Japan’s foreign investments and assets climbed to a record in 2014, keeping it in front of China and Germany as the world’s top creditor nation.
The reading stretches Japan’s lead as No.1 creditor country to 24 years, with 71 percent more in net assets than China, even after its Asian neighbor surpassed it to become the world’s second-largest economy in 2010.
Japan’s net overseas assets grew 13 percent to 366.9 trillion yen ($3 trillion) in 2014, with the exchange rate helping boost gross holdings by 19 percent to 945.3 trillion yen, according to finance ministry data released in Tokyo on Friday. Liabilities, mostly driven by higher inbound investment, rose 23 percent to 578.4 trillion yen.
“It’s a combination of both stronger investment abroad and an FX effect,” said Izumi Devalier, HSBC’s Hong Kong-based Japan economist.
Japan’s currency has weakened over the past two years as the central bank unleashed unprecedented bond buying in an effort to kick start an economy that has spent more than a decade battling deflation and the impact of a strong currency.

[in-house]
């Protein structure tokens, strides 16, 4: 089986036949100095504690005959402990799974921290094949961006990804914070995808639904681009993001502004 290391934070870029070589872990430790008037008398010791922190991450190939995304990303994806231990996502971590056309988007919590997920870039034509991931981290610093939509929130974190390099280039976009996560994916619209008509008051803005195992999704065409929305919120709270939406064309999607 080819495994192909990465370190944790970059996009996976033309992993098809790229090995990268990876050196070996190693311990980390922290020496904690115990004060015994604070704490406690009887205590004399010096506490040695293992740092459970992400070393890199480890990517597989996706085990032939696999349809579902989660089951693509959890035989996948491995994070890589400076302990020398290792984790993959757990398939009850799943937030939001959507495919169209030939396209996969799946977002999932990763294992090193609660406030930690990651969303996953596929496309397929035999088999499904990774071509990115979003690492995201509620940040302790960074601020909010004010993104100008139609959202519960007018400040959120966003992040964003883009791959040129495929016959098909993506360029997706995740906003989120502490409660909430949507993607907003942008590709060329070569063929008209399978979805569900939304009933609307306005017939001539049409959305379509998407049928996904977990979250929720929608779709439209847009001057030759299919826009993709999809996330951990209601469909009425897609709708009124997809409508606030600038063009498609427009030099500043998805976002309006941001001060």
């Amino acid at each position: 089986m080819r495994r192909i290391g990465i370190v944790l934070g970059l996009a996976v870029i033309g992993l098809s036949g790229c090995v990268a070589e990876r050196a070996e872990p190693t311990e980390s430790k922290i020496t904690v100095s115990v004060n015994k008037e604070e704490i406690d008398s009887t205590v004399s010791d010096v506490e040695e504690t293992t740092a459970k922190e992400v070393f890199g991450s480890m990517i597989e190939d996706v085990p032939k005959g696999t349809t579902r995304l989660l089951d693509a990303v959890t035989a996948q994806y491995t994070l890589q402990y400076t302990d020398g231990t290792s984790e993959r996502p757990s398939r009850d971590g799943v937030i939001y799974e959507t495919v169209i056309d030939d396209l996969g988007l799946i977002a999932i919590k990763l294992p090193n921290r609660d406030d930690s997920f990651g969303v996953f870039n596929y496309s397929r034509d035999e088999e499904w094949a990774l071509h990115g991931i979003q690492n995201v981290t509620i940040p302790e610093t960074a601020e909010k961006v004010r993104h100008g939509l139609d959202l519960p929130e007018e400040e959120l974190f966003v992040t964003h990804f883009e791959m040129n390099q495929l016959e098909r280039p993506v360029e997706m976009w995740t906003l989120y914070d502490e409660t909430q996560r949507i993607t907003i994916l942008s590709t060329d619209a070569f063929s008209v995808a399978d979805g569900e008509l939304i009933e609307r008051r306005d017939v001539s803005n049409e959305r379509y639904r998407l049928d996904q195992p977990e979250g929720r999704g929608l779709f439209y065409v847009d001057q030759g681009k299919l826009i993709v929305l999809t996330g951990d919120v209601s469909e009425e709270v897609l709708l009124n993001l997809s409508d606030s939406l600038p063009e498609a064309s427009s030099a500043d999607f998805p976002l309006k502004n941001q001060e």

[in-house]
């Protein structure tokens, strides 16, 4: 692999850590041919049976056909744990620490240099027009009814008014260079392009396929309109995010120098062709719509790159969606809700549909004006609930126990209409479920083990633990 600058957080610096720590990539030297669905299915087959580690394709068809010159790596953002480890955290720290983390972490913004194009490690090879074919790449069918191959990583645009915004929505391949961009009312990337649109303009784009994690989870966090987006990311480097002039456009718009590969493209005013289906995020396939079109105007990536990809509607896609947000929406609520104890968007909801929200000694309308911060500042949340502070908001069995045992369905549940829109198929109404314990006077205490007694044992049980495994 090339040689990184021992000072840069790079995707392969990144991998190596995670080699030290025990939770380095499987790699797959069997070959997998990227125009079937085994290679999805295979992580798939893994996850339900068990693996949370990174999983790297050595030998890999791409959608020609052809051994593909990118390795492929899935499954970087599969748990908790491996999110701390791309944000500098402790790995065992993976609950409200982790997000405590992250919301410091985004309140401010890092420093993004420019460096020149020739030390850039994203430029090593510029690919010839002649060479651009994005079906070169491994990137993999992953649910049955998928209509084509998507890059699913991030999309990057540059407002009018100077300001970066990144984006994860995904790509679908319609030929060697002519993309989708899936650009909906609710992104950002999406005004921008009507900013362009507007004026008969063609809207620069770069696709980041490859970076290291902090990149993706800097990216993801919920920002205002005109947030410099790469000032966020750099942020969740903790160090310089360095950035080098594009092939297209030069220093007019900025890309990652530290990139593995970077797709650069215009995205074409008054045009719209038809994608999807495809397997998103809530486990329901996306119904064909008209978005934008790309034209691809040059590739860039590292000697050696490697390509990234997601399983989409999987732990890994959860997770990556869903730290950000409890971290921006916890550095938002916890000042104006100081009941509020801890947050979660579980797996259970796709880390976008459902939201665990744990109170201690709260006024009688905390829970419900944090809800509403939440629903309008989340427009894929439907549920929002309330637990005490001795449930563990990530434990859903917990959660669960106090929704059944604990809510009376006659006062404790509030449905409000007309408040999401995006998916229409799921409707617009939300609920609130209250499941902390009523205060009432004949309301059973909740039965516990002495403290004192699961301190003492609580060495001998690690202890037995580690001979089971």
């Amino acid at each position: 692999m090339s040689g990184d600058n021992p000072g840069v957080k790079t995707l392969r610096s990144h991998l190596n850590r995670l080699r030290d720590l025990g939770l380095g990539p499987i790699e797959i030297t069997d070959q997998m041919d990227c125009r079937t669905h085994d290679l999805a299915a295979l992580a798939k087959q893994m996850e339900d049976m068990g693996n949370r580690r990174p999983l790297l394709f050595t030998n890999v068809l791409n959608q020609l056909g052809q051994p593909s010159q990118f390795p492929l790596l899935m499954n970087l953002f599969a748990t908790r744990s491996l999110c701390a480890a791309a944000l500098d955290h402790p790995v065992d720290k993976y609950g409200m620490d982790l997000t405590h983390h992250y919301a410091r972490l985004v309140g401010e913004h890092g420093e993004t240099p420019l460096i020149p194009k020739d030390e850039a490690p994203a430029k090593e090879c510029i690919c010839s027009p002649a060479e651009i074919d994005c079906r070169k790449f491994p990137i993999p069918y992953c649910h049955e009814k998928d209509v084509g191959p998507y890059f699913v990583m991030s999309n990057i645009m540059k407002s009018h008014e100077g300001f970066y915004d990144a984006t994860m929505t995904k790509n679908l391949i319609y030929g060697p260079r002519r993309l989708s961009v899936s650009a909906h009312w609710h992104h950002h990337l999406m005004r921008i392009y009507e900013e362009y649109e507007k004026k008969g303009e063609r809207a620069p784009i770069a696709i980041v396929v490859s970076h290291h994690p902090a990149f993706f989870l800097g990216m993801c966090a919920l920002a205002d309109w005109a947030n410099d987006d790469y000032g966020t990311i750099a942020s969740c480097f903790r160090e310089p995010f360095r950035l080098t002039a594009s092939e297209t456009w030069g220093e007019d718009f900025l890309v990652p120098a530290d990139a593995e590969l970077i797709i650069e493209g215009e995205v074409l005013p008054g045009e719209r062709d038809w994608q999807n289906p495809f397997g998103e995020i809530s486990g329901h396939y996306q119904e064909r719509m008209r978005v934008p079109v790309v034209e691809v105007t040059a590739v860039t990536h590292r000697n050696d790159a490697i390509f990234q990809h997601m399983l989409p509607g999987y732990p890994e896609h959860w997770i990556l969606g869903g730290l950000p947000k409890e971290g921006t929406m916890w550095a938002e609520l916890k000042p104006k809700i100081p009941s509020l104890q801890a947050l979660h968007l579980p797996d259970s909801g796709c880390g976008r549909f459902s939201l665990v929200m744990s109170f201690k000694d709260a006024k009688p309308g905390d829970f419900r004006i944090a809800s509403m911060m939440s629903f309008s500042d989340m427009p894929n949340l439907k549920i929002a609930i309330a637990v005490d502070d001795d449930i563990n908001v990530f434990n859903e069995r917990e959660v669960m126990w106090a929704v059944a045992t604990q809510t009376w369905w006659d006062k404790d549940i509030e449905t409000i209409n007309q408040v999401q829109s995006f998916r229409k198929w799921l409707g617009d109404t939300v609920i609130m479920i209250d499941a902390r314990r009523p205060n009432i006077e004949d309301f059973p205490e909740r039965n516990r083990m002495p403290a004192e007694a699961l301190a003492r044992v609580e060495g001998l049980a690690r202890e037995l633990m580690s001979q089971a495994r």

The yen has tumbled about 28 percent against the greenback since the beginning of 2013. It was trading at 120.75 at 4:41 p.m. in Tokyo.
The U.S. was the most indebted nation in the Group of Seven nations, according to the ministry’s data, with 834.3 trillion yen in net liabilities at the end of 2014. This is partly due to the desire of other nations to hold U.S. debt, with Japan and China the two biggest foreign owners of treasuries.
China’s net overseas assets were the equivalent of 214.3 trillion yen last year, while Germany’s totaled 154.7 trillion yen, the Japanese Finance Ministry data showed.
While the yen has recently held its ground against the dollar as traders push back bets of a U.S. interest rate increase, the Japanese currency could yet weaken further, according to Daisaku Ueno, chief currency strategist at MUFJ Morgan Stanley in Tokyo.
The Bank of Japan refrained from unleashing fresh stimulus at its meeting Friday, though tepid economic growth and still subdued price rises mean new measures may be possible later in the year.
“The economy is nowhere near full throttle, prices pressures will remain subdued so as a result the Bank of Japan will be pressured to ease one more time,” Devalier said on Bloomberg Television.
(A currency conversion was corrected in an earlier version of this story.)